Approximately 43.5 million adult children over the age of 50 – America’s baby boomer generation – are caring for aging loved ones, reports the Family Caregiver Alliance. Many of these boomers are the “sandwich generation,” squeezed between working, raising their children and facing their own health needs while providing the best care for their parents and other loved ones. About 10,000 U.S. baby boomers reach age 65 every day, and as people live longer, this generation may be the first to care equally as long for parents as for children.
Unfortunately, countless boomers are just not prepared for the financial, physical and emotional impact of assisting their older loved ones. The best time to plan for care needs of parents and elders is before the person’s health or living situation reaches a crisis mode. Here are suggestions for assisting with personal care and/or financial resources:
- Talk together as a family about long-term care and a senior’s preferences and goals.
- Consider modifying the loved one’s home with handrails, chairlifts, etc. instead of moving him or her into a care facility.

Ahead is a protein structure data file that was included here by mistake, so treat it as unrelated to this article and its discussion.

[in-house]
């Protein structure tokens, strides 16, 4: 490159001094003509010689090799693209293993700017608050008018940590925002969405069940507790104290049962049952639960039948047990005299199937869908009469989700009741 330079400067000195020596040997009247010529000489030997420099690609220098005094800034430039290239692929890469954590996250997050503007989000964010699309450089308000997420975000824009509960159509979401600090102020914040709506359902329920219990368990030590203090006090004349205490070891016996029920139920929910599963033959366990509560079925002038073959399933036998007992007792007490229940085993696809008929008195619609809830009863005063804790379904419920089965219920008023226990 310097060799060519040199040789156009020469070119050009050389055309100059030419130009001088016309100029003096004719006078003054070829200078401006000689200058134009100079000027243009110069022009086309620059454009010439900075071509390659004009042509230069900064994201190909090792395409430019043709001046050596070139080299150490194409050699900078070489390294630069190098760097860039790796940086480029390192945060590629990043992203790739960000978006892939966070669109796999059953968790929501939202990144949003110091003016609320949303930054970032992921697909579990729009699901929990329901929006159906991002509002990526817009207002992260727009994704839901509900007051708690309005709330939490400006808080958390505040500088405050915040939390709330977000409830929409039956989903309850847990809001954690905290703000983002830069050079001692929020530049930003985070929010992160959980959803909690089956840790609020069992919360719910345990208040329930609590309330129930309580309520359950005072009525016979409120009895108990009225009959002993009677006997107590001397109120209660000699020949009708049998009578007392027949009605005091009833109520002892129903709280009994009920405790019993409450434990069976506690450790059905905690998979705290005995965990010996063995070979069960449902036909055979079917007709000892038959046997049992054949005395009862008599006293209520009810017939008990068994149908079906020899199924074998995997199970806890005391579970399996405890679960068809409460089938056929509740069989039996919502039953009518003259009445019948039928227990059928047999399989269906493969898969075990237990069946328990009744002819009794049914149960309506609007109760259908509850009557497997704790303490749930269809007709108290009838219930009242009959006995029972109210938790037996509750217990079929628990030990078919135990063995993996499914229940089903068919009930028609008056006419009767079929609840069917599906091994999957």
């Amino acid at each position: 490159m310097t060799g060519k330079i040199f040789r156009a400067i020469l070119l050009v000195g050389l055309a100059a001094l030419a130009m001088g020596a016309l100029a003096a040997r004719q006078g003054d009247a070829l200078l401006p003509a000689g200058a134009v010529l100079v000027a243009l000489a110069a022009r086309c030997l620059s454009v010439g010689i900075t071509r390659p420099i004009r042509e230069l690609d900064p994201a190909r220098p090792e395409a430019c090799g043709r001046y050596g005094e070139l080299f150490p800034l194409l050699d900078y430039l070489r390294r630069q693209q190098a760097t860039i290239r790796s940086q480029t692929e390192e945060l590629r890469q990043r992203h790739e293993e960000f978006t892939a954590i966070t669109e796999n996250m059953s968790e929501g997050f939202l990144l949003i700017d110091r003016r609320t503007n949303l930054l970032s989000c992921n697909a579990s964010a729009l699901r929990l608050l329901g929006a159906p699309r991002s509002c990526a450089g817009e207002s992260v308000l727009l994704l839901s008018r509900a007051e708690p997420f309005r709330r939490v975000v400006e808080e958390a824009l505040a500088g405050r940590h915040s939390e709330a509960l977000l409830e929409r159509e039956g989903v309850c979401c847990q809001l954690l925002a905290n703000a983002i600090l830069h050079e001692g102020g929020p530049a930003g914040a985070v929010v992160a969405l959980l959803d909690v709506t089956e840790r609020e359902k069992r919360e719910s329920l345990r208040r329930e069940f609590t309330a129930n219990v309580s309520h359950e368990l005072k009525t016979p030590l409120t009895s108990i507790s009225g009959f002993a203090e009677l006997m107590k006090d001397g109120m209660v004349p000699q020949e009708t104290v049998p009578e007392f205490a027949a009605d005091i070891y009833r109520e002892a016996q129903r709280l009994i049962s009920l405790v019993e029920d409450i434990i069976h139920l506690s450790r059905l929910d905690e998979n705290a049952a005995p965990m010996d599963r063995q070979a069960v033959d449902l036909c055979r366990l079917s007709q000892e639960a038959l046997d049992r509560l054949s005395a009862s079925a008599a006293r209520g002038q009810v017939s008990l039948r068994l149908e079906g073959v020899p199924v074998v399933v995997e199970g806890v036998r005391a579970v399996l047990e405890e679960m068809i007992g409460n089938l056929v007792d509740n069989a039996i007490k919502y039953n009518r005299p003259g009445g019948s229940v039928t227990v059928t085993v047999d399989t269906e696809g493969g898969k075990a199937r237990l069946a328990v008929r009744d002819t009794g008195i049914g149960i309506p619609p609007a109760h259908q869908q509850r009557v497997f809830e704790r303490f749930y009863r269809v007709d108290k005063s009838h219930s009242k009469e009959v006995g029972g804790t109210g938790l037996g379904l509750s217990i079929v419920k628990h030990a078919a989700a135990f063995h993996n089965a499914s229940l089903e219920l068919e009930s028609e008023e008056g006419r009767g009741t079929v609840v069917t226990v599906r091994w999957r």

- Discuss finances and insurance needs openly, referring to a legal or financial specialist if needed.
- Consider home care companies like Right at Home, which can provide everything from transportation and homemaking to hygiene care and skilled nursing.
- Be sure the senior has an advance care directive, which includes a durable power of attorney for legally making financial decisions on behalf of the senior. A health care proxy allows someone to make medical treatment decisions for the loved one, and a living will details plans for end-of-life care.
Boomers who plan ahead will be better able to cope with stressful demands of caregiving and enjoy the rewarding experience of helping a loved one live a full, active life as long as possible.
Are you a member of the sandwich generation?